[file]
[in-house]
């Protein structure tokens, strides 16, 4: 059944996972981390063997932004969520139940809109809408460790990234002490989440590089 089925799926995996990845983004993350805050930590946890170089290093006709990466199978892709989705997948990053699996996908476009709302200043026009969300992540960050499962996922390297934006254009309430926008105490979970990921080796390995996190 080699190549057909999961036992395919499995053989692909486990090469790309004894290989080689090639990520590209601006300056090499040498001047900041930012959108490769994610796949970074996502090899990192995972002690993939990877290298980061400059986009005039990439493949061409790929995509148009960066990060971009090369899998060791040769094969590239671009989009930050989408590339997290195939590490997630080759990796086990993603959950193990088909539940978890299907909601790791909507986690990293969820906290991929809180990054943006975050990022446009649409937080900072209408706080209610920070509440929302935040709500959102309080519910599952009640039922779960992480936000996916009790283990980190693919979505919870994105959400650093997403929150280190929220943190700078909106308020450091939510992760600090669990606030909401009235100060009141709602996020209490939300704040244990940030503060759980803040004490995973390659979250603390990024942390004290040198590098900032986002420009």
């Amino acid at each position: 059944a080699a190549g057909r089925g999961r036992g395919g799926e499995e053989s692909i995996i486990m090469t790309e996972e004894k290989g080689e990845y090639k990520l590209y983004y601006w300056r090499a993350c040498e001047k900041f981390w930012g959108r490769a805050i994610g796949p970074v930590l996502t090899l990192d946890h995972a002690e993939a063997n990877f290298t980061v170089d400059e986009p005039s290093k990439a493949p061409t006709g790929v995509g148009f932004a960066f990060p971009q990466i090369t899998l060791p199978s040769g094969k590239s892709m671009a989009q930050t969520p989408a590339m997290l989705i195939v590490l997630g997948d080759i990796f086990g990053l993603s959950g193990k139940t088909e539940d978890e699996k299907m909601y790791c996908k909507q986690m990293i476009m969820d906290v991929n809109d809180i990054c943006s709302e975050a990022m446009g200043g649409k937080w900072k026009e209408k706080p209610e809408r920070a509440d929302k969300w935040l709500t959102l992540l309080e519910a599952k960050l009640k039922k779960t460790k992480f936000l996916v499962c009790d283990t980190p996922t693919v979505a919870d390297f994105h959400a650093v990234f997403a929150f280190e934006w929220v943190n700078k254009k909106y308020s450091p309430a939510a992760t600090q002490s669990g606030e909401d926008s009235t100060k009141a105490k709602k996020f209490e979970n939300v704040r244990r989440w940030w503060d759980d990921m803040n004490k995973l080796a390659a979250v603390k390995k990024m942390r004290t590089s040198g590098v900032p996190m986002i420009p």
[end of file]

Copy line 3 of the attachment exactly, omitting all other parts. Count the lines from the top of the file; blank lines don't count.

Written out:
């Amino acid at each position: 059944a080699a190549g057909r089925g999961r036992g395919g799926e499995e053989s692909i995996i486990m090469t790309e996972e004894k290989g080689e990845y090639k990520l590209y983004y601006w300056r090499a993350c040498e001047k900041f981390w930012g959108r490769a805050i994610g796949p970074v930590l996502t090899l990192d946890h995972a002690e993939a063997n990877f290298t980061v170089d400059e986009p005039s290093k990439a493949p061409t006709g790929v995509g148009f932004a960066f990060p971009q990466i090369t899998l060791p199978s040769g094969k590239s892709m671009a989009q930050t969520p989408a590339m997290l989705i195939v590490l997630g997948d080759i990796f086990g990053l993603s959950g193990k139940t088909e539940d978890e699996k299907m909601y790791c996908k909507q986690m990293i476009m969820d906290v991929n809109d809180i990054c943006s709302e975050a990022m446009g200043g649409k937080w900072k026009e209408k706080p209610e809408r920070a509440d929302k969300w935040l709500t959102l992540l309080e519910a599952k960050l009640k039922k779960t460790k992480f936000l996916v499962c009790d283990t980190p996922t693919v979505a919870d390297f994105h959400a650093v990234f997403a929150f280190e934006w929220v943190n700078k254009k909106y308020s450091p309430a939510a992760t600090q002490s669990g606030e909401d926008s009235t100060k009141a105490k709602k996020f209490e979970n939300v704040r244990r989440w940030w503060d759980d990921m803040n004490k995973l080796a390659a979250v603390k390995k990024m942390r004290t590089s040198g590098v900032p996190m986002i420009p």